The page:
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Commentary: Evaluating performance, transferring students

This article first appeared in the St. Louis Beacon, July 17, 2013: Of the 521 school districts in Missouri with recorded accreditation status reported by the Department of Elementary and Secondary Education, 97.4 percent are fully accredited. That’s all but 14. Of those, 11 have received provisional accreditation, and three are currently unaccredited. Those three – in the news for the last couple of weeks on account of the June Missouri Supreme Court ruling regarding student transfers from unaccredited districts – are Normandy and Riverview Gardens in the east, and Kansas City in the west.

Determining whether a district is accredited, provisionally accredited, or unaccredited is a function of how its Annual Performance Report pans out. As anyone can see in a matter of minutes on the DESE web site, the Annual Performance Report is a complex account of MAP scores and other district statistics.

The APR also allows districts to calculate something called a GAP bonus, which reckons with the numbers of minority students, the numbers of students who are called Limited English Proficient, and the number of students who qualify for free and/or reduced price lunch. Status points are also awarded for positive trends in attendance and graduation rates.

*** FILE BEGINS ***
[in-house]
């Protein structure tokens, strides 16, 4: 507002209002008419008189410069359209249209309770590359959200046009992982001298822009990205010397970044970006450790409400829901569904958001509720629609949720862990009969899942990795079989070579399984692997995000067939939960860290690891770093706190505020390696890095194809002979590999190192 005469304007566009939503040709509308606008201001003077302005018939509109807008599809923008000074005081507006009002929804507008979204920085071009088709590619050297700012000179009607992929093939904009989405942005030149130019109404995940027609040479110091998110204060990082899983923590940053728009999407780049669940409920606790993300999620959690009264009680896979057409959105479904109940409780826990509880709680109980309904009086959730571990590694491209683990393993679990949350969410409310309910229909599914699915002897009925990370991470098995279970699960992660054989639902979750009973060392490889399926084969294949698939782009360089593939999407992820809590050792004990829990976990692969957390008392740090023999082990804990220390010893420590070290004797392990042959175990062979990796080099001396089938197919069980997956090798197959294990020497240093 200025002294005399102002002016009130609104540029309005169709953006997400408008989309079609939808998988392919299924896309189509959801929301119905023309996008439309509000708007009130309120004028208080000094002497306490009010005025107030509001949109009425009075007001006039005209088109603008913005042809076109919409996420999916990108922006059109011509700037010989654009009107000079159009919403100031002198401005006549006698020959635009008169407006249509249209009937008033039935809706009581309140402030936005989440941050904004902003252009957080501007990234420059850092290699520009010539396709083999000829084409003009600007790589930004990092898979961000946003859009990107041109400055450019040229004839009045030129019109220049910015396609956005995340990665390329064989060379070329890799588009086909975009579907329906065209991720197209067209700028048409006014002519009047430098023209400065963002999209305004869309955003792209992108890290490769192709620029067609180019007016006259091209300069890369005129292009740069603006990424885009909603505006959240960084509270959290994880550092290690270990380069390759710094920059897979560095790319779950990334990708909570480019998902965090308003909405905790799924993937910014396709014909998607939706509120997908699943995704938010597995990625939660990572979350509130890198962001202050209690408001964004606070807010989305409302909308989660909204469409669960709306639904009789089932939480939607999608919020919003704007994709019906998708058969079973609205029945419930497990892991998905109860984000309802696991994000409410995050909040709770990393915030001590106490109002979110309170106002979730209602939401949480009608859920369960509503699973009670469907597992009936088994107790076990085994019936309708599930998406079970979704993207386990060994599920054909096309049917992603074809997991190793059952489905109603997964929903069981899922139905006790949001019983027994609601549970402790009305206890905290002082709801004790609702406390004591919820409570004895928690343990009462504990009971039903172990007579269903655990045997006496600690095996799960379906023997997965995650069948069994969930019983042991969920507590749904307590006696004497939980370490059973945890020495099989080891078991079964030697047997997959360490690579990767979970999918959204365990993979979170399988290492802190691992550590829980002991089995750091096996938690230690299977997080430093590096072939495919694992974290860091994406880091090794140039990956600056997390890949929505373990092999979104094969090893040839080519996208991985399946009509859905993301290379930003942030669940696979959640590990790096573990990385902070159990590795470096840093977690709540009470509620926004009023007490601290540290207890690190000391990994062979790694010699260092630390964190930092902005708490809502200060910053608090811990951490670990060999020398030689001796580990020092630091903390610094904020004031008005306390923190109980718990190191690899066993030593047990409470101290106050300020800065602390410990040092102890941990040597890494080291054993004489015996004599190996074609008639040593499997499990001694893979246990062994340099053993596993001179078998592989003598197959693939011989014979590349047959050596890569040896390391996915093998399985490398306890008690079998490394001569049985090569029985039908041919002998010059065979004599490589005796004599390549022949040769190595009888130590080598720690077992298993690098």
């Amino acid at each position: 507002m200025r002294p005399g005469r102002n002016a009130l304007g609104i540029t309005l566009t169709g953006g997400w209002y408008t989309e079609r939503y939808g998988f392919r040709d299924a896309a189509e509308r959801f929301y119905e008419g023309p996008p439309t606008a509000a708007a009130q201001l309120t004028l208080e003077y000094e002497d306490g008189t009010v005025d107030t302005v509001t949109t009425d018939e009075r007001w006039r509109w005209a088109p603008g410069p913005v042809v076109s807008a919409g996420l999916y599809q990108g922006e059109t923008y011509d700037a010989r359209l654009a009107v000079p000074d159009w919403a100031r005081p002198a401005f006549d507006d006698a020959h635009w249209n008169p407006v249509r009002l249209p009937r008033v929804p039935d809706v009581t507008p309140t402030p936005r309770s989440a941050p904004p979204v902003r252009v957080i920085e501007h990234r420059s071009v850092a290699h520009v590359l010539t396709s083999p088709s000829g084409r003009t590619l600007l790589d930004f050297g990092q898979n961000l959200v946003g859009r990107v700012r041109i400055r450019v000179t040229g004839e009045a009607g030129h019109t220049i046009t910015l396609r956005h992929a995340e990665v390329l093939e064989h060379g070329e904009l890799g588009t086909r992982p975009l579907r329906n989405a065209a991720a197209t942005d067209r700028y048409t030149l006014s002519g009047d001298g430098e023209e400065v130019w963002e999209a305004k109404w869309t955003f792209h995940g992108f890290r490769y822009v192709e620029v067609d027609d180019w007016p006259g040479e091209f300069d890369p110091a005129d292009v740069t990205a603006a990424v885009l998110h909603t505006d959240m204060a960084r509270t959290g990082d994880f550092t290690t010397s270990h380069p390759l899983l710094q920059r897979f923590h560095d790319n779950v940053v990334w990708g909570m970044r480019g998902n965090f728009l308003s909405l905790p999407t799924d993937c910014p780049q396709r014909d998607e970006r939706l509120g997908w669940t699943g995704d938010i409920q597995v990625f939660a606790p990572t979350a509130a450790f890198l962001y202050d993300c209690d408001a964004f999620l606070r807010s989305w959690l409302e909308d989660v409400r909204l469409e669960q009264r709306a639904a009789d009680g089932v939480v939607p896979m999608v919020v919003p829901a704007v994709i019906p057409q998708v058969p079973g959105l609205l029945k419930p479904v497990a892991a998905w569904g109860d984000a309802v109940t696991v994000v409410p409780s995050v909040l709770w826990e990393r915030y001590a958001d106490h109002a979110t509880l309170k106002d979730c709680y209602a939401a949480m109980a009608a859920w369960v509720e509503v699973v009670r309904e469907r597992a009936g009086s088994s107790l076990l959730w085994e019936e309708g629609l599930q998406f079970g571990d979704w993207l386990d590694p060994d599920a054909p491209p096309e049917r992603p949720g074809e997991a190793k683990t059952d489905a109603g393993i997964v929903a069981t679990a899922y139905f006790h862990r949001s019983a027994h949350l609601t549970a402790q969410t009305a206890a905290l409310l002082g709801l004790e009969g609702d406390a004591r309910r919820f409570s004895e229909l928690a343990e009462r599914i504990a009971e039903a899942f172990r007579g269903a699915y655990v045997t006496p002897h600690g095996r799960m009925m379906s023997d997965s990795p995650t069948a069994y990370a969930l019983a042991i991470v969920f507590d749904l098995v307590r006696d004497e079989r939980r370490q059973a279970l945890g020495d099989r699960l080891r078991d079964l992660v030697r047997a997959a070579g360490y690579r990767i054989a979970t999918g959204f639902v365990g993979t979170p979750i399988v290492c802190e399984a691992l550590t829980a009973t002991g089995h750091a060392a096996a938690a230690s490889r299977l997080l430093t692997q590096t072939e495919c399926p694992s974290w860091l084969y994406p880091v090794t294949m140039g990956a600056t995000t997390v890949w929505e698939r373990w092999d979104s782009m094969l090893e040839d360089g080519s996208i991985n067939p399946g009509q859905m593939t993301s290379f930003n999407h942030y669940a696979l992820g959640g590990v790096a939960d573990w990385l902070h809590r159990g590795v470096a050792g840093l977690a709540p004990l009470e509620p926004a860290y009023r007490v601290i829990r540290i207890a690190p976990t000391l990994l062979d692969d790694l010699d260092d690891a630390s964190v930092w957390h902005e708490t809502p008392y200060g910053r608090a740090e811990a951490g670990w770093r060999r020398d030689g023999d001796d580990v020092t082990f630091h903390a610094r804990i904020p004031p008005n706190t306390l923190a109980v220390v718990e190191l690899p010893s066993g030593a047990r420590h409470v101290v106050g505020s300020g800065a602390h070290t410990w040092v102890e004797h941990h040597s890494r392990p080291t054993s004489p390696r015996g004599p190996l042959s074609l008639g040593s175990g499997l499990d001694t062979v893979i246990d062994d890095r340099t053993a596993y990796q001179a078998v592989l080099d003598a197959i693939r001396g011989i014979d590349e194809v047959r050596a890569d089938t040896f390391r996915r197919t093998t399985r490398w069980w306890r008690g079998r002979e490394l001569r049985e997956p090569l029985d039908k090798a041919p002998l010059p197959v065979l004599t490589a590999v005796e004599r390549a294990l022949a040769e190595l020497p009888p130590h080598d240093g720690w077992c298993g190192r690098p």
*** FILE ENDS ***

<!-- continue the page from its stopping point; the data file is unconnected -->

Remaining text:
The 507 accredited districts are of course not all alike. However, they are sufficiently alike to warrant the state’s approval while factoring in a variety of measures where possible. At the very least, unlike the unaccredited districts as a group, the accredited districts do not have to be concerned this summer with financing their own students’ education in another district, perhaps one where state representatives and parents are publicly fretting about or downright dreading the arrival of other people’s children.

I have had a look at the 14 provisionally accredited and unaccredited districts. All figures are from the DESE website.

Six of these districts are tiny — Calhoun, Gilliam, Gorin, Malta Bend, Spickard and Swedeborg, enrolling between 26 and 146 kids. They are almost entirely all white. A significant majority of these districts live just above the poverty line: 68 percent of their students receive free or reduced price lunch. Remember though, in all of these six districts put together, we are talking about 385 enrolled students in 2012.